Attorney General seeks clarification on law following protest case
The Attorney General, the Rt. Hon. Suella Braverman QC MP, has decided to submit questions of law to the Court of Appeal regarding the proper scope of defenses to criminal charges arising from protests and the guidelines that should be given to juries in such cases.
The referral concerns the protest against the Colston statue. The prosecutor concluded that this case led to uncertainty about the interplay between the offense of criminal harm and the relevant rights to peaceful protest. The prosecutor’s action will not overturn the acquittals in this case.
The Court of Appeal will be asked to clarify the law as to whether a person can use a human rights defense when charged with criminal damage. The court will also consider whether juries should be asked to decide whether a conviction for criminal prejudice constitutes a “proportionate interference” with the defendant’s human rights, in particular the right to protest and freedom of expression. In the Colston statue case, the judge told the jury that before he could convict he had to be sure that it would constitute a “proportionate interference” (i.e. consistent) with the exercise by defendants of their rights to freedom of thought. and freedom of expression.
Acting independently of government, in her role as guardian of the public interest, the Attorney General made the decision in the interest of future cases involving the same point of law.
Since 2000, there have been 19 cases where this power has been used by attorneys general. The last time this power was used was in December 2020, when the prosecutor clarified the law on sexual assault.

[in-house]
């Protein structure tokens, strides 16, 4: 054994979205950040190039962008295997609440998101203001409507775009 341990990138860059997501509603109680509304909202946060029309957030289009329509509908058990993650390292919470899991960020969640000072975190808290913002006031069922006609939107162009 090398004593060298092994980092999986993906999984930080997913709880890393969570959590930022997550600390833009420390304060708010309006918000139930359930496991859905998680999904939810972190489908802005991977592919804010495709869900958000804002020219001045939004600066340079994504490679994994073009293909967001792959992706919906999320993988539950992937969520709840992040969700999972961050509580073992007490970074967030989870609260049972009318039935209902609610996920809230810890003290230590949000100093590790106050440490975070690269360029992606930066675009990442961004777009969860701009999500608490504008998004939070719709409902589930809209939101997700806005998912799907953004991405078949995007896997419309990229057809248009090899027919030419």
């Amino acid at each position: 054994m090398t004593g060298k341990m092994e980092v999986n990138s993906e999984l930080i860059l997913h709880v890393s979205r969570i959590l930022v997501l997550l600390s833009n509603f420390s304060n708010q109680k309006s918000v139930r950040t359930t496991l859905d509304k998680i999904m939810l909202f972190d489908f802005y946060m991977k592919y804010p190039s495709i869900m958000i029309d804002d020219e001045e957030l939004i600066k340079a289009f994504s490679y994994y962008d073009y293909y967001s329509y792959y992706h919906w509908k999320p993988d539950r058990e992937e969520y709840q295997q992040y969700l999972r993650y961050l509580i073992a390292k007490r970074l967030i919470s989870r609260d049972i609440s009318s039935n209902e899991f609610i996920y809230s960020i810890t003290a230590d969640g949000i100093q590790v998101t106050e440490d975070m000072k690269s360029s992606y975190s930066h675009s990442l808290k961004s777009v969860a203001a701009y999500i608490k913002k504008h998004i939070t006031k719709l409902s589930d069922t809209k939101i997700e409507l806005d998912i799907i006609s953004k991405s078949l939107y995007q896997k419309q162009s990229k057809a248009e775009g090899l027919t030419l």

Commenting on his decision, the Attorney General said:
After careful consideration, I have decided to refer the Colston statue case to the Court of Appeal to clarify the law on protests.
Trial by jury is an important guardian of liberty, and legal instructions to the jury are essential in this regard. It is in the public interest to clarify the legal issues raised in these cases for the future. This is a legal issue that is separate from the politics of the case at hand.
Notes to Editors
- The prosecutor has the power to seek clarification from the Court of Appeal on important points of law in certain cases where a defendant has been acquitted at trial – meaning “found not guilty”. The Criminal Justice Act 1972 gives the Attorney General the power to submit a question of law to the Court of Appeal.
- The attorney referred a defendant (who cannot be named for legal reasons) of the Colston charge to the Court. Indeed, their file contains all the questions on which the prosecutor wants the Court to clarify the law. The individual’s acquittal is not affected.
- The questions put to the Court of Appeal are as follows:
- Does the offense of criminal damage fall within this category of offences, identified in James v DPP  1 WLR 2118 and DPP against Cuciurean  EWHC 736 (Admin), where conviction for the offense is – inherently and without the need to consider proportionality separately in individual cases – a justified and proportionate impairment of any right incurred under Articles 9, 10 and 11 of the European Convention on Human Rights (“the Convention”)? If not, and it is necessary to consider human rights issues in individual criminal damage cases:
- What principles should Crown Court judges apply in determining whether the qualified rights set out in Articles 9, 10 and 11 of the Convention are engaged by the potential conviction of defendants purporting to commit an act of protest? And
- If these rights are engaged, under what circumstances should any question of proportionality be removed from a jury?
- More information on when this power was last used can be found here.